This table is to be interpreted in the following manner. At the beginning of each first sub-cycle of the cycles T1, T2, T3, etc. the hammer 0 may consecutively strike the characters 0, 1, 2, etc; at the beginning of the fourth sub-cycle of the same cycles the hammer 1 may consecutively strike the characters of rows 1, 2, 3, etc; at the beginning of the seventh sub-cycles of the same cycle the hammer 2 may sequentially strike the characters of rows 2, 3, 4, etc; the first hammer 16 of the second set may consecutively strike at the same time as the first hammer 0 of the first set, the characters 13, 14, 15, etc; the first hammer 144 of the tenth set may also consecutively strike, at the beginning of the first sub-cycle, the characters of the rows 117, 118, 119, etc. Thus, each beginning of a sub-cycle of the sequence of cycles corresponds with a simultaneous striking of the hammers of the same order in the 10 sets. Hence there are, at the beginning of each of the 16 sub-cycles of a cycle, 10 possible simultaneous strikes of the hammers of the same order in the 10 sets and, in the course of a cycle, 16 series of 10 simultaneous strikes; that is, 160 strikes corresponding with the total of strikes of one character by each of the hammers of the 10 sets. To print a line on paper it is required that each hammer be able to strike one of the 48 different characters of one of the 10 identical sets; that is, 48 cycles or 768 sub-cycles at the maximum.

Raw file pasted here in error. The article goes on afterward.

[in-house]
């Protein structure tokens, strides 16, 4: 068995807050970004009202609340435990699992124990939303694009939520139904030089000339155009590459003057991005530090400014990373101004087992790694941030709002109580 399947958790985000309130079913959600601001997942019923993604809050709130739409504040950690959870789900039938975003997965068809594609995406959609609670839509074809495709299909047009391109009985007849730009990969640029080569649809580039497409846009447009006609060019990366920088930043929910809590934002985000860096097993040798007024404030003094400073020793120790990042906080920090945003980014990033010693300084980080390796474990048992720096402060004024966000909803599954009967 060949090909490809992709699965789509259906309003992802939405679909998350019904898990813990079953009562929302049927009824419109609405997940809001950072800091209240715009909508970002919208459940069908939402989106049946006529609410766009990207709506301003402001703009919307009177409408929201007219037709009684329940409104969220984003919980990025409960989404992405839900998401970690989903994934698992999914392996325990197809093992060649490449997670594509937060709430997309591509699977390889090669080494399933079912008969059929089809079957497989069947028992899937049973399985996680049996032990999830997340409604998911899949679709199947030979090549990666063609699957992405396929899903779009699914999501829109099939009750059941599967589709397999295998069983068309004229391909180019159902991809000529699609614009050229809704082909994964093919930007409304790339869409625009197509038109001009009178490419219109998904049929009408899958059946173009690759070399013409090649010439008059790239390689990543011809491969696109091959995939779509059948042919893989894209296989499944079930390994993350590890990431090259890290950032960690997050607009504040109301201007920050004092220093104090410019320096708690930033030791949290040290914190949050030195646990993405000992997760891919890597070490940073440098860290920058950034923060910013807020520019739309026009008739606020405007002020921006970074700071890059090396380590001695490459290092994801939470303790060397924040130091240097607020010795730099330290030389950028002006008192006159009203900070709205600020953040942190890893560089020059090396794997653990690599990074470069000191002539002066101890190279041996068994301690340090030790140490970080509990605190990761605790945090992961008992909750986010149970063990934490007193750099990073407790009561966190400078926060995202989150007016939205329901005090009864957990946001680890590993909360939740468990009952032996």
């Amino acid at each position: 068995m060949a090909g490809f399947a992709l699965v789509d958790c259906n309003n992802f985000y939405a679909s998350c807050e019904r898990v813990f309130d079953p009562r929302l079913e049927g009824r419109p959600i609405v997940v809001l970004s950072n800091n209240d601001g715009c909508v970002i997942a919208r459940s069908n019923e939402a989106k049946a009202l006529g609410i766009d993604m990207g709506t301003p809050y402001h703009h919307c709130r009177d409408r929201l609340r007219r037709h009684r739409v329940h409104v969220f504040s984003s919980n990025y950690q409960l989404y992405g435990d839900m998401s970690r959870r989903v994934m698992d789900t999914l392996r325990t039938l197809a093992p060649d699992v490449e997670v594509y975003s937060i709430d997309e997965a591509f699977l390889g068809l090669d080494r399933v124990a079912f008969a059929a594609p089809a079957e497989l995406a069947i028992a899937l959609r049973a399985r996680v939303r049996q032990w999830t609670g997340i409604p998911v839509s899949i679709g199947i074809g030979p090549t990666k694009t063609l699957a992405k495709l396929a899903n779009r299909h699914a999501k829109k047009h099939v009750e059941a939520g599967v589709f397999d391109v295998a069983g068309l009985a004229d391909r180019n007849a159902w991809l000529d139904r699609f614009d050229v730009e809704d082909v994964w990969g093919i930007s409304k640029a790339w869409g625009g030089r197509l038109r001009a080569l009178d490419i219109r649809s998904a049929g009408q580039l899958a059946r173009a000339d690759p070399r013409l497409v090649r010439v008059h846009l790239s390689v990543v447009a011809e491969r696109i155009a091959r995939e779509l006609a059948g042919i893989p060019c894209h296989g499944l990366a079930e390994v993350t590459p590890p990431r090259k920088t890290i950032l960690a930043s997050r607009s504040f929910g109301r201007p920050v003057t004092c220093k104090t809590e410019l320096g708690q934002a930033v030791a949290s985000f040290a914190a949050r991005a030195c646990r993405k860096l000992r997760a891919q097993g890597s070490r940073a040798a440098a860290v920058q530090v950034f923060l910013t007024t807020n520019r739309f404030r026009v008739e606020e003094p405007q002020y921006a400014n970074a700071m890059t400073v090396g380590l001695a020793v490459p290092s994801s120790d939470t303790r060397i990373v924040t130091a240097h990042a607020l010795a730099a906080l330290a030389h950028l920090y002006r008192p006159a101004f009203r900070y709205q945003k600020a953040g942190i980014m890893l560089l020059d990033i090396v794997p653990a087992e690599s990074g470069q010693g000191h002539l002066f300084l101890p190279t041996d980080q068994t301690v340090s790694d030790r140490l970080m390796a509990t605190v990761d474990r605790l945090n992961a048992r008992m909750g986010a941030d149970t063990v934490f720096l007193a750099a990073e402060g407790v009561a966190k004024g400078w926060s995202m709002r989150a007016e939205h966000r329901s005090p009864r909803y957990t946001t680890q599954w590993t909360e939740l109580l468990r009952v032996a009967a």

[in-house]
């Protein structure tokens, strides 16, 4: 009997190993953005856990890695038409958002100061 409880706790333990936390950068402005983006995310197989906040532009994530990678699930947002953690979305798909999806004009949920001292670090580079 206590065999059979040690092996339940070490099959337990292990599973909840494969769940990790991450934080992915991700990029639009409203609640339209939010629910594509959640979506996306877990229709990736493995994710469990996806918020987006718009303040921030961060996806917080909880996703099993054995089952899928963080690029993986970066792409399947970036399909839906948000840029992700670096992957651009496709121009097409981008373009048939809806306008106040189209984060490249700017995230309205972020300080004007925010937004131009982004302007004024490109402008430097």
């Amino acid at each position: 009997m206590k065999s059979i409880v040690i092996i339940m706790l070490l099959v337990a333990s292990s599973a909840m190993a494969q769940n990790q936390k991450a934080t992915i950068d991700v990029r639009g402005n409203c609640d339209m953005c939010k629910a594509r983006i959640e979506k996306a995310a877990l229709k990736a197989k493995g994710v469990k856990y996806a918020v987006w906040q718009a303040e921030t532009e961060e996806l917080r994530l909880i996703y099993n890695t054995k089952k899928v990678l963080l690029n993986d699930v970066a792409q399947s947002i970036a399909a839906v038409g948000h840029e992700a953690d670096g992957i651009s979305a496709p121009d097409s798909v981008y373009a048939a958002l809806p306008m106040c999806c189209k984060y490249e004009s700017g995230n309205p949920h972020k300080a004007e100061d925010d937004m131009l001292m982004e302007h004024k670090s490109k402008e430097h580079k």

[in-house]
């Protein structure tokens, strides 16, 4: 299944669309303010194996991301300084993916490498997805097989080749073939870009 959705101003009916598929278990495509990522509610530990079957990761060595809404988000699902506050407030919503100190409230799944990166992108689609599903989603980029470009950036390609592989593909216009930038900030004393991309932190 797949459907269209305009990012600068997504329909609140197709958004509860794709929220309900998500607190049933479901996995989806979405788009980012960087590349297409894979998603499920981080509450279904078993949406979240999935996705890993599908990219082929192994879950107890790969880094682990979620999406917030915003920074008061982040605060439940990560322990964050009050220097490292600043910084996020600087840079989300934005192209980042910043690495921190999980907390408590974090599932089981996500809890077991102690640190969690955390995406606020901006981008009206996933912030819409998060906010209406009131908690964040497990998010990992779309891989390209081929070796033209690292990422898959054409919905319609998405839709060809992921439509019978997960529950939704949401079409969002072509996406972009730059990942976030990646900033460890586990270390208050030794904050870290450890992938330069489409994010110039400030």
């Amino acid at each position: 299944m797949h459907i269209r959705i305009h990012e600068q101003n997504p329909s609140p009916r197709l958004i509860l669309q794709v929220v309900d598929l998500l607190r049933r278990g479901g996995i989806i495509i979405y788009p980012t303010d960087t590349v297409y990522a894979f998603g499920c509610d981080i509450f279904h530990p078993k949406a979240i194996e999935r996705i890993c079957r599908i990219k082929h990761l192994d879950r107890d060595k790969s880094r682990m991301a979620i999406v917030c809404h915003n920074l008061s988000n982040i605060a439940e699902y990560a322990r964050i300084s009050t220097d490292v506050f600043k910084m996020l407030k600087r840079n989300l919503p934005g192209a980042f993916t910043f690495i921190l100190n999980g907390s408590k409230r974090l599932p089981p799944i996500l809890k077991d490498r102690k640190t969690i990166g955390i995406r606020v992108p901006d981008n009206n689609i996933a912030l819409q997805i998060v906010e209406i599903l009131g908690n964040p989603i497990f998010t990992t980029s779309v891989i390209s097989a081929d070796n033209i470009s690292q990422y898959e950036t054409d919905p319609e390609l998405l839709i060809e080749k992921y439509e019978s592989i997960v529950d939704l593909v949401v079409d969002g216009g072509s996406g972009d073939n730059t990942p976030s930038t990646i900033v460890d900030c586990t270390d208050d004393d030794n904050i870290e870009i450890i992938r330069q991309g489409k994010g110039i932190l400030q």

It will be noted that according to the table in FIG. 3, in the course of a cycle, the characters in coincidence with the hammers are in the same order as the hammers except for displacements due to the repeated coincidences of certain characters with two consecutive hammers. The same applies to the characters of rows 0, 1, 2, 3, 4, 5, 5, 6, 7, 8, 9, 9, 10, 11, 12, 13 which coincide with the hammers 0, 1, 2, 3, 4, 5, 6, 7, 8, 9, 10, 11, 12, 13, 14, 15, respectively. This shows that, on the one hand, in the sequence of cycles the coincidences of the characters correspond with a hammer in the order of their sequence on the chain as well as the coincidences of the characters 13, 14, 15, etc., with the hammer 16, and on the other hand, when one passes from one hammer to the following a transfer of one range of characters in coincidence to another range consisting of the same characters takes place, with the exception of the first which is at the end, for if one passes from one set to the following one the characters repeat themselves. This, for instance, applies to the hammers 0 and 1 where one passes from the range of characters 0, 1, 2, 3, etc. to the range 1, 2, 3, 4, etc. Therefore, each of the hammers may strike as many characters in their order of a sequence as there are cycles during a succession of given cycles, the sequences being identical, except for the shift of a set of character numbers when one passes from one hammer to the next, and when the repeated coincidences of certain characters with two consecutive hammers are taken into account.